[House Report 107-669]
[From the U.S. Government Publishing Office]



107th Congress                                                   Report
                        HOUSE OF REPRESENTATIVES
 2d Session                                                     107-669

======================================================================



 
                TIMPANOGOS INTERAGENCY LAND EXCHANGE ACT

                                _______
                                

 September 23, 2002.--Committed to the Committee of the Whole House on 
            the State of the Union and ordered to be printed

                                _______
                                

  Mr. Hansen, from the Committee on Resources, submitted the following

                              R E P O R T

                         [To accompany S. 1240]

      [Including cost estimate of the Congressional Budget Office]

    The Committee on Resources, to whom was referred the bill 
(S. 1240) to provide for the acquisition of land and 
construction of an interagency administrative and visitor 
facility at the entrance to American Fork Canyon, Utah, and for 
other purposes, having considered the same, report favorably 
thereon without amendment and recommend that the bill do pass.

                          PURPOSE OF THE BILL

    The purpose of S. 1240 is to provide for the acquisition of 
land and construction of an interagency administrative and 
visitor facility at the entrance to American Fork Canyon, Utah, 
and for other purposes.

                  BACKGROUND AND NEED FOR LEGISLATION

    In 1991, the visitor center for the Mount Timpanogos 
National Monument burned down. Since that time the National 
Park Service and visitors to the Monument have used a double-
wide trailer as a visitor center and administrative office. The 
trailer is unsuitable to meet the demands of 125,000 annual 
visitors. There have also been some safety issues that have 
arisen due to rock fall. In addition, the U.S. Forest Service's 
Pleasant Grove Ranger Station for the Uinta National Forest is 
currently housed in an outdated building that is ill-equipped 
to meet the administrative and technology needs at the Station. 
The joint office would allow the visitors' needs and the 
Station's needs to be met in one location.
    The legislation would authorize the exchange of 266 acres 
of National Forest System land within the Uinta and Wasatch-
Cache National Forests in Utah for 37 acres of private land at 
the mouth of American Fork Canyon. The bill would also require 
the Secretary of the Interior to construct a joint visitor 
center for the Mount Timpanogos National Monument, administered 
by the National Park Service, and the Uinta National Forest,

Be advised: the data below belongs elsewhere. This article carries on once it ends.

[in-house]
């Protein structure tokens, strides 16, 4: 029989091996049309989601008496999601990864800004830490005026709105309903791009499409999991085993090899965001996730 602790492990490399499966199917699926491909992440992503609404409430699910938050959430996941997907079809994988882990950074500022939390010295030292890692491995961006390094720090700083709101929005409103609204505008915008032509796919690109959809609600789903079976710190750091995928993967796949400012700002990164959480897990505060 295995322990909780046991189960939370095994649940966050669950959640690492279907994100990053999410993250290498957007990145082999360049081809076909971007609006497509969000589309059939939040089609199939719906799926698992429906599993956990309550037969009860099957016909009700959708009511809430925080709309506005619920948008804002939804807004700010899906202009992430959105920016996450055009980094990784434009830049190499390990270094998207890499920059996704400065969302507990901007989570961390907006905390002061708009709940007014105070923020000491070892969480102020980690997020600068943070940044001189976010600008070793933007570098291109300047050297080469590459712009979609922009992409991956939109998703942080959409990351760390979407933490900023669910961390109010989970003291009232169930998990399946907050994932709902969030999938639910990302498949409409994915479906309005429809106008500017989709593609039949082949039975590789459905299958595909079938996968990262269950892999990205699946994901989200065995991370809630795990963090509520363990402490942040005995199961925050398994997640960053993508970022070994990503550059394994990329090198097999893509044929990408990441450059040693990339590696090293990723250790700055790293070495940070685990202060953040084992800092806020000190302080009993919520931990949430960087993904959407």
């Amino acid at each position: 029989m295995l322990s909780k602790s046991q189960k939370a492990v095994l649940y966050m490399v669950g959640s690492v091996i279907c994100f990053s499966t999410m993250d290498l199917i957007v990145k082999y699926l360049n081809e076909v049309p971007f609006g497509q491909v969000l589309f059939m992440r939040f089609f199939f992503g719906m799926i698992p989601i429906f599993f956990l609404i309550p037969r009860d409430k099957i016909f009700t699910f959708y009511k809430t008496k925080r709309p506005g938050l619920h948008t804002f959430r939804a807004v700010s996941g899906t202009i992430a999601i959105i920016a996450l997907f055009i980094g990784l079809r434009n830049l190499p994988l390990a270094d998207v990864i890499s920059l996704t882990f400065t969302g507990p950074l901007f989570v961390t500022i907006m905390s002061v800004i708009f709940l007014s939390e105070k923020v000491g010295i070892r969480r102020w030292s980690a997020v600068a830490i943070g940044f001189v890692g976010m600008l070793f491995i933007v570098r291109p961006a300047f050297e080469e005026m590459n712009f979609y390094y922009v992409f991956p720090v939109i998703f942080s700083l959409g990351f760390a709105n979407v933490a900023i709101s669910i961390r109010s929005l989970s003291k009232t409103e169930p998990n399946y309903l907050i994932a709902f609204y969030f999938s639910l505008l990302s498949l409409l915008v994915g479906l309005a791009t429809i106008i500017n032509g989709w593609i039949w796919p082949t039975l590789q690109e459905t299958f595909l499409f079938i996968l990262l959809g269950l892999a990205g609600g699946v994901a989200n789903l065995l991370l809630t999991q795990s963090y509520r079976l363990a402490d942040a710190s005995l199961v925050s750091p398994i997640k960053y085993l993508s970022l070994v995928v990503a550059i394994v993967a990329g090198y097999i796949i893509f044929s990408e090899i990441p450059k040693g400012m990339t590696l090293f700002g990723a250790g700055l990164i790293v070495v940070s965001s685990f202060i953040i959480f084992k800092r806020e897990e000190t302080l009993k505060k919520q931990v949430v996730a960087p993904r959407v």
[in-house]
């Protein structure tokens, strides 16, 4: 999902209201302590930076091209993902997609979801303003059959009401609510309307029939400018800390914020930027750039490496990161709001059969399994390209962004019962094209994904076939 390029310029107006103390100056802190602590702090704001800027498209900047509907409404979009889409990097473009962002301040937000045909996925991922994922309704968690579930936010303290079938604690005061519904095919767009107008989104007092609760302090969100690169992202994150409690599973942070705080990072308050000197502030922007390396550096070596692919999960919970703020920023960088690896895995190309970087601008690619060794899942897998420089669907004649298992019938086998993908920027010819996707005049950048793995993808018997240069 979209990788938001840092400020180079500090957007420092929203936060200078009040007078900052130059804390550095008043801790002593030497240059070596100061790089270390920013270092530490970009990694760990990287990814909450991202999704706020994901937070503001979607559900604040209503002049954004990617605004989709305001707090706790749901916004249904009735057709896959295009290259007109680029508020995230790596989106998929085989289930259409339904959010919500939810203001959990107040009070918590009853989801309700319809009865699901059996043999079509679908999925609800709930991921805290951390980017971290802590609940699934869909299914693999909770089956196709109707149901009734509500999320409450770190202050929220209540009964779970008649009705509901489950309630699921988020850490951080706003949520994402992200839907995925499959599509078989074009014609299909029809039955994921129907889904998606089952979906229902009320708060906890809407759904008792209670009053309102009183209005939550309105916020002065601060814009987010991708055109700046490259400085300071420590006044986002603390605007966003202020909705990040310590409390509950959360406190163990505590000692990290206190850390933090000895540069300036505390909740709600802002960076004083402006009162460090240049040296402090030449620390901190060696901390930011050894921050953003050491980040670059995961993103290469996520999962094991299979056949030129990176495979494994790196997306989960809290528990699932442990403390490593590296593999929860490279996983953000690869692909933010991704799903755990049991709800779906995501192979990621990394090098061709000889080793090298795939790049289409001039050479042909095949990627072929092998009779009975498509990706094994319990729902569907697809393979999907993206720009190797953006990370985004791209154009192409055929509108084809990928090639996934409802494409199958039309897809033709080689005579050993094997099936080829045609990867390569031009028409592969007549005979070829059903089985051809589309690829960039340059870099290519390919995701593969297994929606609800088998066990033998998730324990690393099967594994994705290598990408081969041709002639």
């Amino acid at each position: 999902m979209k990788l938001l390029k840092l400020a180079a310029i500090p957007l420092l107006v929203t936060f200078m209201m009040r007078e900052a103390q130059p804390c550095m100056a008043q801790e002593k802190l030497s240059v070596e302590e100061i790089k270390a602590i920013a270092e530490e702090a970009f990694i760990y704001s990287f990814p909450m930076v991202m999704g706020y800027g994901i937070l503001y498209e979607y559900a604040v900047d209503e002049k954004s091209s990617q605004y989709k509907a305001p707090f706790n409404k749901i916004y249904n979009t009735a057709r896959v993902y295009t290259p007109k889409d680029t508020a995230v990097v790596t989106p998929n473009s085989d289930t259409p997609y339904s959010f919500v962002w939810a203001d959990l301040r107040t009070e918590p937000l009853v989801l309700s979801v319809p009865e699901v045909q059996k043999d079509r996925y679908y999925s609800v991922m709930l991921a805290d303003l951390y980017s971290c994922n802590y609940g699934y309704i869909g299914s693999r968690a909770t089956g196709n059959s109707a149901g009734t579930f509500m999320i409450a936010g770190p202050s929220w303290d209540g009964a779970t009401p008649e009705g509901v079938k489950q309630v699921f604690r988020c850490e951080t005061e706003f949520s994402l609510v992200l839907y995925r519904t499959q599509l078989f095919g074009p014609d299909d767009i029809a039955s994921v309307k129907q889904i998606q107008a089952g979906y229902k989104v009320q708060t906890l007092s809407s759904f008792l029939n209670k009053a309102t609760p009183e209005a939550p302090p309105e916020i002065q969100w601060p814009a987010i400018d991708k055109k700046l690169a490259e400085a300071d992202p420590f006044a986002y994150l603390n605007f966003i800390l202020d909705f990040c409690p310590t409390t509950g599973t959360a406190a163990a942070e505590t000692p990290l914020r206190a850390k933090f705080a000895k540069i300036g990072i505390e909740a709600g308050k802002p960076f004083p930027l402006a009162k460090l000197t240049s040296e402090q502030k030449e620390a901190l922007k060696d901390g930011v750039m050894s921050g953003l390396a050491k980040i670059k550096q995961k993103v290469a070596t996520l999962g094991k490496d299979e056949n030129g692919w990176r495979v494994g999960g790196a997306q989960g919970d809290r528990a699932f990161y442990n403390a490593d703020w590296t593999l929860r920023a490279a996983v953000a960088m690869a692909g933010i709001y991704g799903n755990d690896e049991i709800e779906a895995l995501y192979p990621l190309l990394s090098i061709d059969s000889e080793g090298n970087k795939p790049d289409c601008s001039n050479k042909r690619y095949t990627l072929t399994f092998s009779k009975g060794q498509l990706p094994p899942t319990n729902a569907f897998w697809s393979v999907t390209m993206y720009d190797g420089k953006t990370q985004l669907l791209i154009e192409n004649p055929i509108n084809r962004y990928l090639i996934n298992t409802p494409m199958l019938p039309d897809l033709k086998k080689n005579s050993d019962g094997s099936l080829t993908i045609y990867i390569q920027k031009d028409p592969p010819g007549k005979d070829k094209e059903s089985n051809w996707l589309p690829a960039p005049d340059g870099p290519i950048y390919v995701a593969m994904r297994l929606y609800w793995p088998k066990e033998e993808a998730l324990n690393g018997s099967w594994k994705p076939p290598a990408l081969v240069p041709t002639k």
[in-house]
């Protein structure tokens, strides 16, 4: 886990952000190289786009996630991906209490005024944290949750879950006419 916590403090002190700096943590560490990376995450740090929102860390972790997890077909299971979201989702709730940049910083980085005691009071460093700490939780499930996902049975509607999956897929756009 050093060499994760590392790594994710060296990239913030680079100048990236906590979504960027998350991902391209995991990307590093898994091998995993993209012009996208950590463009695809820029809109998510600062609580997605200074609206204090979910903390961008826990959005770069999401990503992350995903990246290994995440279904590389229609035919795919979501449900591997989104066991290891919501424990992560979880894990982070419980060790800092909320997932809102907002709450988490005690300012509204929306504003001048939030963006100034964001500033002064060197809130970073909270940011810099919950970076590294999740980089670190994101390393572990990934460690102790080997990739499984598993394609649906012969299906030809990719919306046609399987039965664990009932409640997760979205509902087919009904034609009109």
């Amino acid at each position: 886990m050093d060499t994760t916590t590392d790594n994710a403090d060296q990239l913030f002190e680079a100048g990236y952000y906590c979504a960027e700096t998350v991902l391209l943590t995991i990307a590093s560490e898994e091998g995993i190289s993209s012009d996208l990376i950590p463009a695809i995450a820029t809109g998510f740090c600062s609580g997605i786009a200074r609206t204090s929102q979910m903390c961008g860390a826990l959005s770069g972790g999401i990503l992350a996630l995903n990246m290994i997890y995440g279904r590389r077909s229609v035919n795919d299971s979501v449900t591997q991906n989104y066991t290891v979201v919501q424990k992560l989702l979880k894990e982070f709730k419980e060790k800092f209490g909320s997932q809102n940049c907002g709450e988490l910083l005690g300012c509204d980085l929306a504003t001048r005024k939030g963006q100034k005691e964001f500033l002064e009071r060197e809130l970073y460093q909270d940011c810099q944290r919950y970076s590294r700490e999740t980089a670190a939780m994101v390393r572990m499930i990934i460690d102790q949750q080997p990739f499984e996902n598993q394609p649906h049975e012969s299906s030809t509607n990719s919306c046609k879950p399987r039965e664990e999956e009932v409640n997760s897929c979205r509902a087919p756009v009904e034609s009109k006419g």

administered by the U.S. Forest Service.
    The single largest parcel of federal land that is to be 
involved in the exchange is a 237 acre tract located near the 
forest border known as the Long Hollow-Provo Canyon parcel. The 
land includes only general resource land with no outstanding 
resource values. The exchange also involves a 20 acre federal 
parcel located in Corner Canyon. The private land to be 
acquired is located near the mouth of American Fork Canyon in 
Utah County, Utah. The exchange stipulates that the parcels 
must be of equal value.

                            COMMITTEE ACTION

    S. 1240 was introduced on July 25, 2001, by Senator Robert 
F. Bennett (R-UT). On August 1, 2002, the Senate passed the 
bill by unanimous consent. The bill was referred to the 
Committee on Resources. On September 12, 2002, the Full 
Resources Committee met to consider the bill. No amendments 
were offered and the bill was ordered favorably reported by the 
House of Representatives by unanimous consent.

            COMMITTEE OVERSIGHT FINDINGS AND RECOMMENDATIONS

    Regarding clause 2(b)(1) of rule X and clause 3(c)(1) of 
rule XIII of the Rules of the House of Representatives, the 
Committee on Resources' oversight findings and recommendations 
are reflected in the body of this report.

                   CONSTITUTIONAL AUTHORITY STATEMENT

    Article I, section 8 of the Constitution of the United 
States grants Congress the authority to enact this bill.

                    COMPLIANCE WITH HOUSE RULE XIII

    1. Cost of Legislation. Clause 3(d)(2) of rule XIII of the 
rules of the House of Representatives requires an estimate and 
a comparison by the Committee of the costs which would be 
incurred in carrying out this bill. However, clause 3(d)(3)(B) 
of that rule provides that this requirement does not apply when 
the Committee has included in its report a timely submitted 
cost estimate of the bill prepared by the Director of the 
Congressional Budget Office under section 402 of the 
Congressional Budget Act of 1974.
    2. Congressional Budget Act. As required by clause 3(c)(2) 
of rule XIII of the Rules of the House of Representatives and 
section 308(a) of the Congressional Budget Act of 1974, this 
bill does not contain any new budget authority, spending 
authority, credit authority, or an increase or decrease in tax 
expenditures. According to the Congressional Budget Office, 
enactment of this bill would result in the loss of offsetting 
receipts, but these receipts total less than $1000 a year.
    3. General Performance Goals and Objectives. As required by 
clause 3(c)(4) of rule XIII, the general performance goal or 
objective of this bill is to provide for the acquisition of 
land and construction of an interagency administrative and 
visitor facility at the entrance to American Fork Canyon, Utah, 
and for other purposes.
    4. Congressional Budget Office Cost Estimate. Under clause 
3(c)(3) of rule XIII of the Rules of the House of 
Representatives and section 403 of the Congressional Budget Act 
of 1974, the Committee has received the following cost estimate 
for this bill from the Director of the Congressional Budget 
Office:

                                     U.S. Congress,
                               Congressional Budget Office,
                                Washington, DC, September 17, 2002.
Hon. James V. Hansen,
Chairman, Committee on Resources,
House of Representatives, Washington, DC.